CAMEROTA: Alisyn Camerota, thanks so much. She says such nice things about you and she's got a -- she's got a very (INAUDIBLE) character.
BRIGGS: I pay her well.
ROMANS: All right. The Dow Jones Industrial Average just accomplished something the market hasn't seen since, oh, 1987. We'll get a check on CNN Money Stream next -- 1987.
[05:55:25] ROMANS: All right, it's 5:55 a.m. That means it's time to check on money -- CNN Money Stream. The Dow on an incredible nine- day win streak. What makes it even more impressive, all of these gains -- these are record highs nine days in a row. The last time that happened was January of 1987 when the market hit 12 straight record highs. And what else happened in '87? Oh, it crashed later that year.
BRIGGS: Ah, yes.
ROMANS: Now, analysts do not expect that same fate but we could see 10 records in a row today because if you look right now, futures are ticking higher. The big question now for the stock market, when will tax cuts arrive and when will the Fed raise rates?
Well, the Fed gave us a hint yesterday. It says higher rates are coming fairly soon. That could mean at their next meeting in March, but investors still have their money on May. Regardless, the Fed says one thing standing in the way, uncertainty over President Trump's economic policies. But if those goes as planned and lead to bigger growth the Fed could move even more quickly.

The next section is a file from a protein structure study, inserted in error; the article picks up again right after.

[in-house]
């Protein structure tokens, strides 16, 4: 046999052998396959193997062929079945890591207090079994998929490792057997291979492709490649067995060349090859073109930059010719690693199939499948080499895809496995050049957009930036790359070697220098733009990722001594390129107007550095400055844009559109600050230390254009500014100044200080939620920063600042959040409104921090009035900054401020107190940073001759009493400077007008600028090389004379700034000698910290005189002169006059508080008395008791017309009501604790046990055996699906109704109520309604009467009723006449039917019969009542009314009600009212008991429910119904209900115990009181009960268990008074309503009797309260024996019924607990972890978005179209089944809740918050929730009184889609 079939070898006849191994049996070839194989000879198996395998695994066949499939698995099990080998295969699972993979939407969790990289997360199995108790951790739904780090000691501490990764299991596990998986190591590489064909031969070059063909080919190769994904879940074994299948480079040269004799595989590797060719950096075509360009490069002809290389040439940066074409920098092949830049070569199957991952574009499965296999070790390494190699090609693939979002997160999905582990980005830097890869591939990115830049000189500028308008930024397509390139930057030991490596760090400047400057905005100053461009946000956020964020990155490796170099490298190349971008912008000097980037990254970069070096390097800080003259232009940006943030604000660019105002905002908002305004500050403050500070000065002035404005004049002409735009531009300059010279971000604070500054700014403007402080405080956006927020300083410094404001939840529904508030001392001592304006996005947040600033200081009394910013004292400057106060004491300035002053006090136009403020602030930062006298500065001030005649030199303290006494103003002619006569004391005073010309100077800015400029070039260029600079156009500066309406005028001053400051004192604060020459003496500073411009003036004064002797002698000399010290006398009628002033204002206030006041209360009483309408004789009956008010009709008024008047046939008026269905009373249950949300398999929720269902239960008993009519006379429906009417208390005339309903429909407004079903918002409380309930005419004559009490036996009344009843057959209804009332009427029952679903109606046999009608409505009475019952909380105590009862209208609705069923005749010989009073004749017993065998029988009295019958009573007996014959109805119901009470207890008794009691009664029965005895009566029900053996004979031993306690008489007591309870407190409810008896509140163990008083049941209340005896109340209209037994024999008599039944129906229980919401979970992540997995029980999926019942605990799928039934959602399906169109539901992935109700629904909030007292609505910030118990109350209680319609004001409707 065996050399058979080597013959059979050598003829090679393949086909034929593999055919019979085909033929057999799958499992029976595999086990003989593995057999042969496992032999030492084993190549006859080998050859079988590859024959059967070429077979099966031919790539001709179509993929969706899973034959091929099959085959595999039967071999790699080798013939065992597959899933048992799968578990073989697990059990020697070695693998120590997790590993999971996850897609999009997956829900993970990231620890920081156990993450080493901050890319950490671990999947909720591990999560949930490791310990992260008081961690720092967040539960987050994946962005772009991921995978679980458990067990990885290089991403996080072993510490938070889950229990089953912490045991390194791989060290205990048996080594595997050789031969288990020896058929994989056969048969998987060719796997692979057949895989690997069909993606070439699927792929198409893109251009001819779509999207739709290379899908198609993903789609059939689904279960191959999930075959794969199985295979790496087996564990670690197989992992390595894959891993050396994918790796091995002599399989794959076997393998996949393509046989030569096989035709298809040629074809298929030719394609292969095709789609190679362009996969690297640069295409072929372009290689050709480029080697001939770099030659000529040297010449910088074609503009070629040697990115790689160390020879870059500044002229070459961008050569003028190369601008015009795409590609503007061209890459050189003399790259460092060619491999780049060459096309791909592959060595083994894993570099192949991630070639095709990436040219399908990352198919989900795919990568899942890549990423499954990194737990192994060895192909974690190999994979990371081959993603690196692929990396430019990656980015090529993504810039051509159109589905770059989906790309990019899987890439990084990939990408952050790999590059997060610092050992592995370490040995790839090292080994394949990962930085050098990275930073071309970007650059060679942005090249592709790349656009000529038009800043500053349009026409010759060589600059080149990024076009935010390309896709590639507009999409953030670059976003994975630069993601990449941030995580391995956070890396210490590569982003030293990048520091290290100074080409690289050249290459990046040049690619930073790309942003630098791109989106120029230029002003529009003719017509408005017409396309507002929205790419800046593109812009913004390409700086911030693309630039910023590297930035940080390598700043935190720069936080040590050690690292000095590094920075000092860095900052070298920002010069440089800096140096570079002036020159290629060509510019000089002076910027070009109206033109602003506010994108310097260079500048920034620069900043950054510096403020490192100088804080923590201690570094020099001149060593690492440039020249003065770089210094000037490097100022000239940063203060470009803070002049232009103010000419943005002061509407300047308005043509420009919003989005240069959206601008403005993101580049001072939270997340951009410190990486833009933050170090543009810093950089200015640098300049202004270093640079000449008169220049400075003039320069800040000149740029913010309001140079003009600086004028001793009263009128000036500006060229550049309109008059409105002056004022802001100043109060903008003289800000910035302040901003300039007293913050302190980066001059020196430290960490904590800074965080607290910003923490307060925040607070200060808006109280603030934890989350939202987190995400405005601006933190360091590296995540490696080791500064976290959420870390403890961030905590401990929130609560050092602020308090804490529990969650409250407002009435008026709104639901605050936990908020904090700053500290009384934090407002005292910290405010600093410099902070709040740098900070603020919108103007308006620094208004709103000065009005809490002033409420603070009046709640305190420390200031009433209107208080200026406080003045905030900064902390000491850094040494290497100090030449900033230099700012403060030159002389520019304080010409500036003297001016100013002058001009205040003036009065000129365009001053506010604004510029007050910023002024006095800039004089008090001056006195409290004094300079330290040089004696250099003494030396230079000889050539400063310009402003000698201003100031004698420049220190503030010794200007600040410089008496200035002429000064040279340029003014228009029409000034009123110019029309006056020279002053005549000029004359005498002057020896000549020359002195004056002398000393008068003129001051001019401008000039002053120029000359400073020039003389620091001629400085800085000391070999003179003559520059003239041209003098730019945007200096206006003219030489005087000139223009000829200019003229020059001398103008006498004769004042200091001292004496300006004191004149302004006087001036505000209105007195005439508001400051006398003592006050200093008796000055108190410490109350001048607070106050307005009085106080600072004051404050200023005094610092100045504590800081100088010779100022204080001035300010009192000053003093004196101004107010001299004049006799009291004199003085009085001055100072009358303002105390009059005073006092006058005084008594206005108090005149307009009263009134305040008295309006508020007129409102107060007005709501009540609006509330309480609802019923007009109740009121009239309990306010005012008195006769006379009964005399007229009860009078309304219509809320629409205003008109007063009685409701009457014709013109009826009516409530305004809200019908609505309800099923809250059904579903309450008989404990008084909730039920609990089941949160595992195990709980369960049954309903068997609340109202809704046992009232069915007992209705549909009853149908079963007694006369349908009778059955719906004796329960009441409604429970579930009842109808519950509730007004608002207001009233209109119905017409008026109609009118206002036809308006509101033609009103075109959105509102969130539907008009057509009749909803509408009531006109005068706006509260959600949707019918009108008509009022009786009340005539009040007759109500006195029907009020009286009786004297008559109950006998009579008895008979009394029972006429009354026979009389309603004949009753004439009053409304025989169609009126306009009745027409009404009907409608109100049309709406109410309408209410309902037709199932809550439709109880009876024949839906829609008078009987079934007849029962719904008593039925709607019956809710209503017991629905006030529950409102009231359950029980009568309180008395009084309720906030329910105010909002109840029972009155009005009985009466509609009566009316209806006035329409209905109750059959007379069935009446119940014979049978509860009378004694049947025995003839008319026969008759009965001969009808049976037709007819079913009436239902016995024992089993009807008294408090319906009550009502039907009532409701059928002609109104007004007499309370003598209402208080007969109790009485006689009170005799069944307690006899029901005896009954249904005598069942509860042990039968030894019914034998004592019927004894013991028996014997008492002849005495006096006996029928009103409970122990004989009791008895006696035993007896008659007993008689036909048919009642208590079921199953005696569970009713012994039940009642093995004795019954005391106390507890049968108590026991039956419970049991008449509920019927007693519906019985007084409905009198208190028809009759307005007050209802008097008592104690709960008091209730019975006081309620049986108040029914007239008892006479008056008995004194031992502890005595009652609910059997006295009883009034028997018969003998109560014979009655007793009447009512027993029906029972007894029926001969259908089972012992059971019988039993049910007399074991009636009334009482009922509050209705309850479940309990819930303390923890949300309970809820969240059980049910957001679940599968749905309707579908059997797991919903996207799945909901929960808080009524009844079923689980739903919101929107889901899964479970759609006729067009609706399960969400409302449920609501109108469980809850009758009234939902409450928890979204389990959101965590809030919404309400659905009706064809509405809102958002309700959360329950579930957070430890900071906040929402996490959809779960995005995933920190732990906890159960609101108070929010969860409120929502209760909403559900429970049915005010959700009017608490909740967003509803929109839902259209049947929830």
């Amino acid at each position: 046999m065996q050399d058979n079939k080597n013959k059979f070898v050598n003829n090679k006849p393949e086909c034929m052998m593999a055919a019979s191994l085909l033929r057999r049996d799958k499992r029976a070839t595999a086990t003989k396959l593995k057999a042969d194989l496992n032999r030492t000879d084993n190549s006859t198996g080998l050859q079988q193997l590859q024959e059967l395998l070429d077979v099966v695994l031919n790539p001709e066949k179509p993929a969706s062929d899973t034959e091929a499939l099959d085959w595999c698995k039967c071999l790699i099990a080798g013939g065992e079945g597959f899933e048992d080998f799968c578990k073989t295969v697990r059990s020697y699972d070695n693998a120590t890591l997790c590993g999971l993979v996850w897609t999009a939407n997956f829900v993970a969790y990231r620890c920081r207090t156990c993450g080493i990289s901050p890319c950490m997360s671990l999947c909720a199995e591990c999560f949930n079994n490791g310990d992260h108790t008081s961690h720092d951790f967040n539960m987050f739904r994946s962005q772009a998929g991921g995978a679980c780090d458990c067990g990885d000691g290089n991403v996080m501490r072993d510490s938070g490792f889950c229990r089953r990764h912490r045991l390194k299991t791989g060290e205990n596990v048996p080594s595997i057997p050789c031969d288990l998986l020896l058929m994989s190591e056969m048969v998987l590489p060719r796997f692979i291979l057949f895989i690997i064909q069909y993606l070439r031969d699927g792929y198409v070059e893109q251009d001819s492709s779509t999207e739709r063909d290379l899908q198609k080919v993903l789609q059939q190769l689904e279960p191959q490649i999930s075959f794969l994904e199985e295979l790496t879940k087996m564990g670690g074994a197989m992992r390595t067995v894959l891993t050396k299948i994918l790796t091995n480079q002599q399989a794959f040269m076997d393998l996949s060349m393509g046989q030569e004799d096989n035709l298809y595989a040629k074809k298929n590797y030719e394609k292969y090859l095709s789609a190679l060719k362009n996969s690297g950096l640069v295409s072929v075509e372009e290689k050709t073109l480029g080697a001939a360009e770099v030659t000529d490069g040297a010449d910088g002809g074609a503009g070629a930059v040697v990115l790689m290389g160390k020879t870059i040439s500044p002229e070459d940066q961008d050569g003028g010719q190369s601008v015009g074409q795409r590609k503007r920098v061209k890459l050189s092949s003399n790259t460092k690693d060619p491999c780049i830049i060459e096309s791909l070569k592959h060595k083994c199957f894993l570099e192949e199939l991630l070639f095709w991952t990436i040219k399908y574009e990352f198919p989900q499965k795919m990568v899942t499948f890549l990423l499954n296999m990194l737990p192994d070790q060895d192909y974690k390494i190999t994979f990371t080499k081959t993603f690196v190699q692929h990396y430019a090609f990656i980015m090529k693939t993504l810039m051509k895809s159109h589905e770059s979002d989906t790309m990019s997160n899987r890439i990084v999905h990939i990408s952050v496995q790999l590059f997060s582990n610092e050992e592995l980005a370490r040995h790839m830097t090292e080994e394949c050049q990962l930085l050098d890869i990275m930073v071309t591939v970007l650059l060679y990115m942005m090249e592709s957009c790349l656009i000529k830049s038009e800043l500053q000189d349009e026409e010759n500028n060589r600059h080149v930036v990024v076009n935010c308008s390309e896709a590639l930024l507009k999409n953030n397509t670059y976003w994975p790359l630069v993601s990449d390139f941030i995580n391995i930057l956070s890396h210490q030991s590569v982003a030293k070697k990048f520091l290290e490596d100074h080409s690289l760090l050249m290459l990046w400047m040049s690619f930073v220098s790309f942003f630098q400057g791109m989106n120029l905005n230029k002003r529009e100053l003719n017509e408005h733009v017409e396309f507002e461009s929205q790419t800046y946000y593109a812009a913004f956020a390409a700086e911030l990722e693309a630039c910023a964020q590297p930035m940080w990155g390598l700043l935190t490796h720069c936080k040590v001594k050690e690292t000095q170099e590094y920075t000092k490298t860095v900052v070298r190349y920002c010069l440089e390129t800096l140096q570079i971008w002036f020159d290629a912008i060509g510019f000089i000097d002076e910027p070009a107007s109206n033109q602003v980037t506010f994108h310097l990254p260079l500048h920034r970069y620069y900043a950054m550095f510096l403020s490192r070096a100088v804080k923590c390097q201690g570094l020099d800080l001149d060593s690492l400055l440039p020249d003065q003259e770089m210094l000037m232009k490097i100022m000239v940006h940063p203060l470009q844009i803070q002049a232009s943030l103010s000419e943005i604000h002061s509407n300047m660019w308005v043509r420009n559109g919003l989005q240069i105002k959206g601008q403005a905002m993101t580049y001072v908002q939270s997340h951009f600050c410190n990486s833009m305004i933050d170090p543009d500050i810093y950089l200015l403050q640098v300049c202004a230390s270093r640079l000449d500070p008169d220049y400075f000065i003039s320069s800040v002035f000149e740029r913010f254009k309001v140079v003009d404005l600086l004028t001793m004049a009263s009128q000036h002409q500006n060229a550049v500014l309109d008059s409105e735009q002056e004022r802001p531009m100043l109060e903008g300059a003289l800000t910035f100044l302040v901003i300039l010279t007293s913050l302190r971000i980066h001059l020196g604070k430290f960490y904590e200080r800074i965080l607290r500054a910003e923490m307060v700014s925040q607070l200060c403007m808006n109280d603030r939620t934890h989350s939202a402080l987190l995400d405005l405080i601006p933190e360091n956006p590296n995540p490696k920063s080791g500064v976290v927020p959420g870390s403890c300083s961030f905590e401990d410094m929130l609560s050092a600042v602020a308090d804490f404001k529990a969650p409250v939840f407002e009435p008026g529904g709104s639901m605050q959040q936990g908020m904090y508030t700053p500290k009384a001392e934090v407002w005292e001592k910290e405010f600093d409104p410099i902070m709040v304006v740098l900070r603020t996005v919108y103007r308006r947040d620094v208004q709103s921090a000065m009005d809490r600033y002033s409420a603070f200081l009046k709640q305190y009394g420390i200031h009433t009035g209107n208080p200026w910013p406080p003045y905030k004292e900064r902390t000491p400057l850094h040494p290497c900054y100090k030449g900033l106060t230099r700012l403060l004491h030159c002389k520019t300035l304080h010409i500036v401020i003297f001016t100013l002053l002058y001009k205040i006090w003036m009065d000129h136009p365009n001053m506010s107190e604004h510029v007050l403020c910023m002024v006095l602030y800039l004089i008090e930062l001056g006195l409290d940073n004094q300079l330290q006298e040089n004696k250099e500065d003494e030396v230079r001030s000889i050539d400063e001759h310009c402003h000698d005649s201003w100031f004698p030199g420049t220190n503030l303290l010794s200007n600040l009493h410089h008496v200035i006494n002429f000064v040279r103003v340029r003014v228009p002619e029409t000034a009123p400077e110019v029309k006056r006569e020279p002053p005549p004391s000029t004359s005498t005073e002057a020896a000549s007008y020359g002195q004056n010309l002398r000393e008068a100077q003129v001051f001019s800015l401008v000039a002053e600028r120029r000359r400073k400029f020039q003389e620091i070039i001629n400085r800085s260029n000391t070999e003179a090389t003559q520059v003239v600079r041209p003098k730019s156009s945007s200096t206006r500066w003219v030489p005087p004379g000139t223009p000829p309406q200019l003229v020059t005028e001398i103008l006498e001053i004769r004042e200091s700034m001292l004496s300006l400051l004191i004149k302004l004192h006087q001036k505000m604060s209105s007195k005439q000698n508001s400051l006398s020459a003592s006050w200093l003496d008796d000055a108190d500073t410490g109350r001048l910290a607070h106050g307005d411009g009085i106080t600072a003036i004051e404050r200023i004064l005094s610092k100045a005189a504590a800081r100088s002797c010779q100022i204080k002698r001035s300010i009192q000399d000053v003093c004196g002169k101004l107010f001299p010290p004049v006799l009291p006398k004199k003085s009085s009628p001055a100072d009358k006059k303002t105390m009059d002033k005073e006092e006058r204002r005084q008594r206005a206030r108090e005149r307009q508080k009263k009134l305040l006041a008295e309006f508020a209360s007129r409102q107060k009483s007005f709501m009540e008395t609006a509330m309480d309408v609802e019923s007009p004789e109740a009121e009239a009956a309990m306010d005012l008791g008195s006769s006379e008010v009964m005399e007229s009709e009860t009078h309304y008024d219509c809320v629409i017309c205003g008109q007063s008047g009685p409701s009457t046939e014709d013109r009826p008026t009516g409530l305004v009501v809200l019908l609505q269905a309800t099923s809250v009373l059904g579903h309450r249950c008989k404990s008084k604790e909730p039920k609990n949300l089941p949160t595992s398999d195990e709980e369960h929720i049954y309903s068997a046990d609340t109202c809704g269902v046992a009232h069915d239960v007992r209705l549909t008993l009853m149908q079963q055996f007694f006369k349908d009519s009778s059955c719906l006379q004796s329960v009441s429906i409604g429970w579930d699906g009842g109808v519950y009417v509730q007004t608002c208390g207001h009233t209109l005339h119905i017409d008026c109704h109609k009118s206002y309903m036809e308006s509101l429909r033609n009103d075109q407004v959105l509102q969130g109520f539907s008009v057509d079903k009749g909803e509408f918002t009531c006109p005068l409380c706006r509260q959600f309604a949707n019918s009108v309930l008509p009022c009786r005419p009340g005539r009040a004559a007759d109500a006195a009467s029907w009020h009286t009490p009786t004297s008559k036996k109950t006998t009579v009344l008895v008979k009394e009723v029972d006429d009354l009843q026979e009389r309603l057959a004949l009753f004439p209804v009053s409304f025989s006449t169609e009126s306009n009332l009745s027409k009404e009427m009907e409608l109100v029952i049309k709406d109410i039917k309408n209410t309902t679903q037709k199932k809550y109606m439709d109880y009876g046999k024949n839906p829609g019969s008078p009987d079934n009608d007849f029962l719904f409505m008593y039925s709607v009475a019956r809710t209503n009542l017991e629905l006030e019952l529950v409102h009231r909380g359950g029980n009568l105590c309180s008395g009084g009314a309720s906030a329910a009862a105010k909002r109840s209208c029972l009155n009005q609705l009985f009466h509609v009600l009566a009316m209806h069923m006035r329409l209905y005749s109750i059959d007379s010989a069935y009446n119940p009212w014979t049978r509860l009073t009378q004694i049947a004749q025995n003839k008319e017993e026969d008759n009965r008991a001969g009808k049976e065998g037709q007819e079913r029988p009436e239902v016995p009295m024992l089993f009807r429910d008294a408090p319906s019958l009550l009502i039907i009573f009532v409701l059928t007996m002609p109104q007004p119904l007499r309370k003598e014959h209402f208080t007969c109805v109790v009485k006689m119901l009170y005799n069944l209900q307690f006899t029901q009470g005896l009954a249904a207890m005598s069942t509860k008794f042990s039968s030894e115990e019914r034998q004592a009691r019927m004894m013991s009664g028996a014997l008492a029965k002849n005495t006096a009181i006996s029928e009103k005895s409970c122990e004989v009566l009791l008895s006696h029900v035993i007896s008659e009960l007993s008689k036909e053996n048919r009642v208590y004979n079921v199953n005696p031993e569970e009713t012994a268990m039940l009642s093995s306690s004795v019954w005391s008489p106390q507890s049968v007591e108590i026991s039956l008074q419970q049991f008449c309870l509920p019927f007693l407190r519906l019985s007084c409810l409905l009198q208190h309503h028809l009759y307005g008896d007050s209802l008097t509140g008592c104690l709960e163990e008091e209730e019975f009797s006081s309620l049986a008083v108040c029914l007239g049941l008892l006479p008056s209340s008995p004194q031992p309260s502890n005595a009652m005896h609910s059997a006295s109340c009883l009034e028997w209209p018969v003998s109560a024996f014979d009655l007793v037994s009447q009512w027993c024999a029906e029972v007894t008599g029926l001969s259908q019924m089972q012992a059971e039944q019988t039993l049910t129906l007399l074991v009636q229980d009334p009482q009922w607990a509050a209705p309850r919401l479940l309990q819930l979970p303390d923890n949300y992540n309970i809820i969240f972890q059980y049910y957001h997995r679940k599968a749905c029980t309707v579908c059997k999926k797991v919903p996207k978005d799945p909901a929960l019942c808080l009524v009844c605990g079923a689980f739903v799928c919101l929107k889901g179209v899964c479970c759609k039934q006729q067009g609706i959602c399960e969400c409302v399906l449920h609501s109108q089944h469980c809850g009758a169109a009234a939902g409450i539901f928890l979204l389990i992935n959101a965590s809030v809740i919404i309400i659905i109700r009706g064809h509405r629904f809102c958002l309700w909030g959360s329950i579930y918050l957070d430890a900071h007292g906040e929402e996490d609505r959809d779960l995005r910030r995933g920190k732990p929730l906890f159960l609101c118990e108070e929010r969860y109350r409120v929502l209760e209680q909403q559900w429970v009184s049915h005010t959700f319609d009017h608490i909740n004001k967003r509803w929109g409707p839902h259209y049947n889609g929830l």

Another sign of strong growth, home sales -- look at this, Dave -- jumping 3.3 percent in January. This is the highest in nearly a decade. The average price -- home price -- is up 7.1 percent over the past year, $229,000.
Apple is upgrading its home in Silicon Valley. The views are spectacular. You can see them right here. This is called Apple Park. Many are calling it the Apple spaceship. The company says it will open to employees in April. It sits on 175 acres and includes a 2.8 million square foot main building made from curved glass. It will be powered by a 100 percent renewable energy. Much of the campus is being framed as a tribute to Apple founder Steve Jobs. He came up with this concept. He died, remember, back in 2011.
Also, Tesla. It says it will finalize locations for up to three more gigafactories. It currently has one in Nevada and a solar plant in New York. Tesla has a long waitlist for some of its models and it's been focusing on ramping up production. That's your money --
BRIGGS: In the spirit of Apple, will that building shatter just like their phones, really easily, or not?
ROMANS: Oh, funny. I don't know. I don't know. That is a pretty cool campus there, I've got to tell you that.
BRIGGS: Yes, it's pretty cool.
ROMANS: Also very cool, we have this -- now that you are here officially, I just have this small token of welcome.
BRIGGS: Oh, you know, I have a present, too.
ROMANS: The EARLY START mug. We fought very hard to actually get our own mugs and so --
BRIGGS: Thank you, Katie. That is a nice present. So, like corn is near and dear to your heart --